To take the last point first, there's something intrinsically odd about a book that seeks to simultaneously argue that we face a bleak future while at the same time maintaining that all of the problems we face have been known and explained for hundreds if not thousands of years, a period during which no one can honestly say that life in the West has not progressed significantly.  To take just one illustrative example, Mr. Kaplan has either the courage or the audacity (which description you choose will depend on your own political views) to trot out Thomas Malthus to support his own theory that rising population must eventually lead to material scarcity.  One would think that the mere fact that mankind has managed to achieve a point where we actually produce an overabundance of food at the same time as we have arrived at a population of 5 billion (or whatever) people, would at least make someone timid about advancing this theory, but apparently not.  Unfortunately, Mr. Kaplan here resembles the notorious fool Paul Ehrlich, whose inane book The Population Bomb (1968) predicted that :

    The battle to feed all of humanity is over.  In the 1970's the world will undergo famines--hundreds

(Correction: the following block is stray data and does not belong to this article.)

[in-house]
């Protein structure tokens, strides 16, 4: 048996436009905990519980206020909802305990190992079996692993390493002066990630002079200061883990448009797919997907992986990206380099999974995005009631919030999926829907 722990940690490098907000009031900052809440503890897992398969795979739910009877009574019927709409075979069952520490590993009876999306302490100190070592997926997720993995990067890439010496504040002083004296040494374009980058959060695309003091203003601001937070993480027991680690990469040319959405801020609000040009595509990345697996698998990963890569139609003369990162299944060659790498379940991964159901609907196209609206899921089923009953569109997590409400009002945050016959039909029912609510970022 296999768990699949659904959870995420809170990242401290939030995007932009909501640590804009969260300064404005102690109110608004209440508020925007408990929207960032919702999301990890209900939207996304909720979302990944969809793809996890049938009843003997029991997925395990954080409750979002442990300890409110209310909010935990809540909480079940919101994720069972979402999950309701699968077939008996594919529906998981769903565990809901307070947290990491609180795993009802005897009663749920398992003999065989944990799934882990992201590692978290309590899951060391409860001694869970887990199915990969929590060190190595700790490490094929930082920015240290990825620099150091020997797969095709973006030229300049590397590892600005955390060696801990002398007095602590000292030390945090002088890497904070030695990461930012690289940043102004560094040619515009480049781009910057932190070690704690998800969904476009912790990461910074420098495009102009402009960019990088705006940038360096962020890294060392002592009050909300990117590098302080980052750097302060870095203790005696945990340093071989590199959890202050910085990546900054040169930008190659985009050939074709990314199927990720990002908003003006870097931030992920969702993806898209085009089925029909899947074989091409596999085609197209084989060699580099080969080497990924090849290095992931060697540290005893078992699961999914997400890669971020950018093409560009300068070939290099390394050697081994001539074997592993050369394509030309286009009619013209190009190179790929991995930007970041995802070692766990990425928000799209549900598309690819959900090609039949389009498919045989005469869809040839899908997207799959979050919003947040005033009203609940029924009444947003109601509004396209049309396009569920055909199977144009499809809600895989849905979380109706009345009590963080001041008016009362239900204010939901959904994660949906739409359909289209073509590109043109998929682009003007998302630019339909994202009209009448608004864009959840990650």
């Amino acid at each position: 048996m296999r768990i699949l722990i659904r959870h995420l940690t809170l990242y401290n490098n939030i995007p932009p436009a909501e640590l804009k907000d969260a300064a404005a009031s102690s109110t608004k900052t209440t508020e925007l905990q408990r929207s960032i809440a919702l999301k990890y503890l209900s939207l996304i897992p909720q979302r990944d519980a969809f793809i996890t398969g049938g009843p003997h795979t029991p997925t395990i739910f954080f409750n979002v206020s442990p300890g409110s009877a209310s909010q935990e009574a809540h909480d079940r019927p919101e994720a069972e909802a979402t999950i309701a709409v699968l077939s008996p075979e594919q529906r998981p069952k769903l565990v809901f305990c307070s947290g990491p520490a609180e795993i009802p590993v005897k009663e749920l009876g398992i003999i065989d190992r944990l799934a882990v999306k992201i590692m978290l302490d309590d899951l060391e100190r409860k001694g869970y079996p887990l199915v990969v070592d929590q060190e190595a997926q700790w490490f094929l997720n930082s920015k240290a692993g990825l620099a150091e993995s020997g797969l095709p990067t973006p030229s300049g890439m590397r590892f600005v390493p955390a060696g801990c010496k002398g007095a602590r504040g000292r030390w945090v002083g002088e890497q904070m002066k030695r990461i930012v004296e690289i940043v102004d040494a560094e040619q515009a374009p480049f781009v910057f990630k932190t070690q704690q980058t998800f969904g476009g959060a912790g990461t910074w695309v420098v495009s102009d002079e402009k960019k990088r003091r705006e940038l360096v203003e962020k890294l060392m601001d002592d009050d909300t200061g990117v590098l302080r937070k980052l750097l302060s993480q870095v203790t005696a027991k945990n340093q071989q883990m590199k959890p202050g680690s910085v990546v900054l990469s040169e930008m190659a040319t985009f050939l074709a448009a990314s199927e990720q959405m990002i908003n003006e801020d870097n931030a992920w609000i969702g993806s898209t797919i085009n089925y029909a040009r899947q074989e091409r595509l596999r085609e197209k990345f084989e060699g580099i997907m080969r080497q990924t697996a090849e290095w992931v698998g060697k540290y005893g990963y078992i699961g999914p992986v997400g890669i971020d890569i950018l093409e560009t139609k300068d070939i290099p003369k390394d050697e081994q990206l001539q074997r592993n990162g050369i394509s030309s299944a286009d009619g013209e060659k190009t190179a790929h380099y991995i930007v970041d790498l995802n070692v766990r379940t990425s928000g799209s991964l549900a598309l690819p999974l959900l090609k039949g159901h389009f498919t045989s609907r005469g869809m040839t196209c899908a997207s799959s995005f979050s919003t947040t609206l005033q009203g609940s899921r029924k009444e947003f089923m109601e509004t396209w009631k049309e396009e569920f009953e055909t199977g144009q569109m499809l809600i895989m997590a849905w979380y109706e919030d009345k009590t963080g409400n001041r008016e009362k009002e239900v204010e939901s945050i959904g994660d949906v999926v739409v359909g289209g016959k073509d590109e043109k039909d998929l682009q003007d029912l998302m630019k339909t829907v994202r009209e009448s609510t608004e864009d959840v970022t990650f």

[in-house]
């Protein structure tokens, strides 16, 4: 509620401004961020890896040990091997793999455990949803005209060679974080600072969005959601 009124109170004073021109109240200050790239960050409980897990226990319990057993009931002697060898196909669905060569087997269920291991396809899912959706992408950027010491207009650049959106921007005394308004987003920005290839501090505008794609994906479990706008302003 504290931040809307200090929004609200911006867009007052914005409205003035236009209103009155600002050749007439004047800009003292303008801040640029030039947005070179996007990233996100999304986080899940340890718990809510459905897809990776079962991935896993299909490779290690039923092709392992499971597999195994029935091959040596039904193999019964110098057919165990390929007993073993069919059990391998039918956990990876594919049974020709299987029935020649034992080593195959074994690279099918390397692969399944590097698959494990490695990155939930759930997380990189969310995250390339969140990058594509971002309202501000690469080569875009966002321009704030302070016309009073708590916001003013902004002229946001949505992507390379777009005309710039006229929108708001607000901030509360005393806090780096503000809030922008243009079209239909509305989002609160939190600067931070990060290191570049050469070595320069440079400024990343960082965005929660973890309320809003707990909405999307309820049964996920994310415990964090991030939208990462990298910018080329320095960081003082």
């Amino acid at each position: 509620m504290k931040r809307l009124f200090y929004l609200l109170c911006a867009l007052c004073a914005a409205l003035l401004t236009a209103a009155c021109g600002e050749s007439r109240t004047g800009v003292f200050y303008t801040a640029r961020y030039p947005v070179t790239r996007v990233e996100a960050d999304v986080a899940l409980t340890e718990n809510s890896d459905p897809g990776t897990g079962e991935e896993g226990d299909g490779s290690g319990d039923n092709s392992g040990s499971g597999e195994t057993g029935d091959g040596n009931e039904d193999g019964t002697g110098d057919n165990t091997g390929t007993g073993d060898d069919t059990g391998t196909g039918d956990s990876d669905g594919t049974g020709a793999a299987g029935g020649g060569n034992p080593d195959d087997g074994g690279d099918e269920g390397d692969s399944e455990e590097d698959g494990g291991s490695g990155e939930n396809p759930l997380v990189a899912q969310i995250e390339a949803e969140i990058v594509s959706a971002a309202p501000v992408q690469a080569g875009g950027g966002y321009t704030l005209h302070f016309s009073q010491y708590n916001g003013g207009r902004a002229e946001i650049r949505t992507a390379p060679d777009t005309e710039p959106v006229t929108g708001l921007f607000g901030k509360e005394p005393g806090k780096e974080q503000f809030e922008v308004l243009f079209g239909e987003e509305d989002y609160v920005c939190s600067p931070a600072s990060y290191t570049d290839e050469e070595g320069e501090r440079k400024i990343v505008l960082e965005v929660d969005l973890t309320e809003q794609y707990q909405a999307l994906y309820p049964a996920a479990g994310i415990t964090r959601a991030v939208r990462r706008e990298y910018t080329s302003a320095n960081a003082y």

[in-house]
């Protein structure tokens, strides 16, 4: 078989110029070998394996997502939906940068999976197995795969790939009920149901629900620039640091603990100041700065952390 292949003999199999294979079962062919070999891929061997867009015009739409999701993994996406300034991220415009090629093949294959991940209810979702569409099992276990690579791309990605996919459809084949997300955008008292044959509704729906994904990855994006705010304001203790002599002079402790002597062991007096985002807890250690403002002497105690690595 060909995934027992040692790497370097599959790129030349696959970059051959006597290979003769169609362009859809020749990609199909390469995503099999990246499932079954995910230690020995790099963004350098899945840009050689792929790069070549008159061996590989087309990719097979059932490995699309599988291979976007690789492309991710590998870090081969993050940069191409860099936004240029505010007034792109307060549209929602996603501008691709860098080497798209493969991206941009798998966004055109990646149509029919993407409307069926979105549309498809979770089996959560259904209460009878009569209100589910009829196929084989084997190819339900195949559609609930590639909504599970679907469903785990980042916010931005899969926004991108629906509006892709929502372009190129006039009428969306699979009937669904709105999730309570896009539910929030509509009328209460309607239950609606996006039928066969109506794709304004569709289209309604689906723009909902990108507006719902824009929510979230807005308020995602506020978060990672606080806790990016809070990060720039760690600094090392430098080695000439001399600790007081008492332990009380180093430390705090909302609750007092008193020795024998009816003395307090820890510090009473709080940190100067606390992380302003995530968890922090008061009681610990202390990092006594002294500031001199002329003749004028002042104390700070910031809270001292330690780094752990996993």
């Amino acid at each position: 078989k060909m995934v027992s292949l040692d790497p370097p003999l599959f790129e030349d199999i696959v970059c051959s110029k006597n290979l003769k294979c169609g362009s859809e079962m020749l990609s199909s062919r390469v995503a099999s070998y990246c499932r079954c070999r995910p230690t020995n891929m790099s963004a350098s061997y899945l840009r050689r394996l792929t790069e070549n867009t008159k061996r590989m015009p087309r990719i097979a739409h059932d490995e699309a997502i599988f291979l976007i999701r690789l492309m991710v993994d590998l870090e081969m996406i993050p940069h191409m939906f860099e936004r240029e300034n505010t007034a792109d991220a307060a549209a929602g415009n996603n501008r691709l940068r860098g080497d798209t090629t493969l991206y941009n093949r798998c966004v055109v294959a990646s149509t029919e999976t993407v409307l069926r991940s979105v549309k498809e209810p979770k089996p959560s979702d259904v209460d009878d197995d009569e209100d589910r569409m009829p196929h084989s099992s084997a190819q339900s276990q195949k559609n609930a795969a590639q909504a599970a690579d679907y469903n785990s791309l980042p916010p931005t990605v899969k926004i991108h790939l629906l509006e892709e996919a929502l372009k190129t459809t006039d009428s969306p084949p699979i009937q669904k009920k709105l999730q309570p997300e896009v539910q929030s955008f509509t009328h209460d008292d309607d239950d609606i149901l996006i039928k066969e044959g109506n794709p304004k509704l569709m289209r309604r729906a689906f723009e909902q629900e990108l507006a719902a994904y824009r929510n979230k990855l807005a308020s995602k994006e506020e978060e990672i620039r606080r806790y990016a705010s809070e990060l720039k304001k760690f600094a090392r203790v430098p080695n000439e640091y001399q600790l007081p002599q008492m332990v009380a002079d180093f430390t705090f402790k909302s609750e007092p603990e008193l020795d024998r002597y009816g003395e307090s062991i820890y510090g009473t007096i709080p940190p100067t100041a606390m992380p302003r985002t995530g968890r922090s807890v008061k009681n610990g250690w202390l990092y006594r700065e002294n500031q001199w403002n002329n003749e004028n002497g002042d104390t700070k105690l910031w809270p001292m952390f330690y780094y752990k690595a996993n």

of millions of people are going to starve to death in spite of any crash programs embarked upon
    now.  At this late date nothing can prevent a substantial increase in the world death rate...

Mr. Ehrlich's hysteria was most effectively answered by the economist Julian Simon, who made a famous wager with him on the change in the cost of a basket of commodities from 1980 to 1990.  Of course, the value of the goods declined by 50% as our capacity to find and develop the necessities of human life grew at a much higher pace than did the population that consumes them.  Yet this ugly failure of the Malthusian/Ehrlichian theory has not prevented Western elites from remaining wedded to it, nor has it hindered the career of Mr. Ehrlich.  Still it would behoove a "realist' to be a tad more skeptical towards such a shaky theory.